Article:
by Amy Ellingson
The morning cool was just burning off as we bundled into the van. The vehicle was already packed full of paint, rope, and various hand tools that by the end of the day would help create a play ground for over 60 children who live at the Komari camp for tsunami-displaced families.
Every seat occupied, sometimes twice-over, we traveled north with nearly all 11 co-workers from Mercy Corps field office in Pottuvil, Sri Lanka. Today, even the finance and administrative staff were going to get their hands dirty.
Our objective was to create a colorful playground from a dusty flat using nearly all local resources acquired by the community itself. Items such as palm tree trunks, beach sand, coconut husks, old bicycle wheels and tin cans were our inspiration. Leading the charge was Viji Krishnamoorthy, Mercy Corps' Program Manager who has a soft spot for such projects. Recently, Krishnamoorthy helped co-publish a book that details a variety of ways to transform Sri Lanka's everyday resources into a play haven for youngsters.
All over Sri Lanka, children's parks are a vital and much-loved source of community activity. When quizzing my co-workers about the importance of creating a space for children to come socialize and vent their energy, all of them remembered fondly their own neighborhood parks. "I wanted to go every day, but my mother would only take me once a week. I looked forward to that day all week," said Banu, Mercy Corps' secretary.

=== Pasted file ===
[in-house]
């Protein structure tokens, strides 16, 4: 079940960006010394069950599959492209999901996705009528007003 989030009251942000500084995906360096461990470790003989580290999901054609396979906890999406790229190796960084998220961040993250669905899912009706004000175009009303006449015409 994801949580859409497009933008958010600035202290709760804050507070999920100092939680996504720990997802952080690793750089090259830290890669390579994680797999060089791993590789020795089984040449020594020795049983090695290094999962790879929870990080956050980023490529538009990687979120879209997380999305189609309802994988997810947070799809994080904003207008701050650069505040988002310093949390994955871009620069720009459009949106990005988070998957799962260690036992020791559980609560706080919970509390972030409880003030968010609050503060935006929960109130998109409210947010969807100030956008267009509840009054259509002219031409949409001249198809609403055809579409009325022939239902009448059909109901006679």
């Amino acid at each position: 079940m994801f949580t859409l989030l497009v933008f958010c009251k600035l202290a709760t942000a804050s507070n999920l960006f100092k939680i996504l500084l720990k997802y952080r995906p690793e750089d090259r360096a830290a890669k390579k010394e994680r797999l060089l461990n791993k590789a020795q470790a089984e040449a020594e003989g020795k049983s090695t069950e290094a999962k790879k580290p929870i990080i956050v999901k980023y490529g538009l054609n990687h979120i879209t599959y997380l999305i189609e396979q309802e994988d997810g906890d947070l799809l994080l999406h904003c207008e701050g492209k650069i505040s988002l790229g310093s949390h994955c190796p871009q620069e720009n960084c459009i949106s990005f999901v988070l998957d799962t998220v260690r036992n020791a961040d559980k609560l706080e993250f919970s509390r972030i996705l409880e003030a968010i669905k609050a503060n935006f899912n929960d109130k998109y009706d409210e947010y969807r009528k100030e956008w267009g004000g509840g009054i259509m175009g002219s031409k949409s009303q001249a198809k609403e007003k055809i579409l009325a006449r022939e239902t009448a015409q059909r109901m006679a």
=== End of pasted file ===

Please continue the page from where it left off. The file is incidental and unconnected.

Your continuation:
After the tsunami leveled the town of Komari, children have had only nightmares and a strange, new daily reality to occupy their thoughts. Recently schools have reopened, and a church has organized a couple of youth events, but the lack of a community playground has been a noticeable void.
"This park will help replace bad memories of tsunami or lost parents with new friends and good health," said Azmeth, a Mercy Corps Project Officer.
One local father who helped assemble the park over the course of the long, hot day rejoiced in a project that provided a "specific place for the children to play and have fun, not only for my family, but the whole community."
At last, as the hot sun started its downward spiral, the finishing touches were put on the brand-new play equipment -- not a moment too soon as the crowds of eager youth descended. Each section of the playground was monitored by a Mercy Corps staff or volunteer community member, explaining the rules to the particular game and doling out prizes to the participants.
It was mayhem in the best sense. Crowd favorites included a balance beam, a ball and hoop toss. one-handed pillow fight and the tree ladder race. Two cousins, Janosa and Sangeetha, ages 11 and 10 were ecstatic, raving that this was the "best park we've ever been to." Ten year-old Kinaharan agrees, saying that he especially loves the tree swing and can't wait to come back.
As dusk was settling into darkness, the final game was announced: the universal favorite, Tug Rope. After a close call between the women and girls of Komari camp and Mercy Corps women, it was time for the men to square off. This match-up pitted a group of burly men, seasoned from building over 100 shelters over the past few weeks, against a handful of relatively scrawny aid workers. I'll admit that my bets were cast early on.
Incredibly, when the tugging stopped, it was the Mercy Corps men who won the day. Laughing, Viji might have put it best: "Heart triumphs over brawn anytime."
It was an exhausting and exhilarating time for everyone, aid workers and displaced families alike. As we all dissipated into the gathering night, we couldn't wipe the grins off our faces, and you could hear laughter spread throughout the camp.
Amy Ellingson is a Private Funds Documentation Officer for Mercy Corps in Sri Lanka.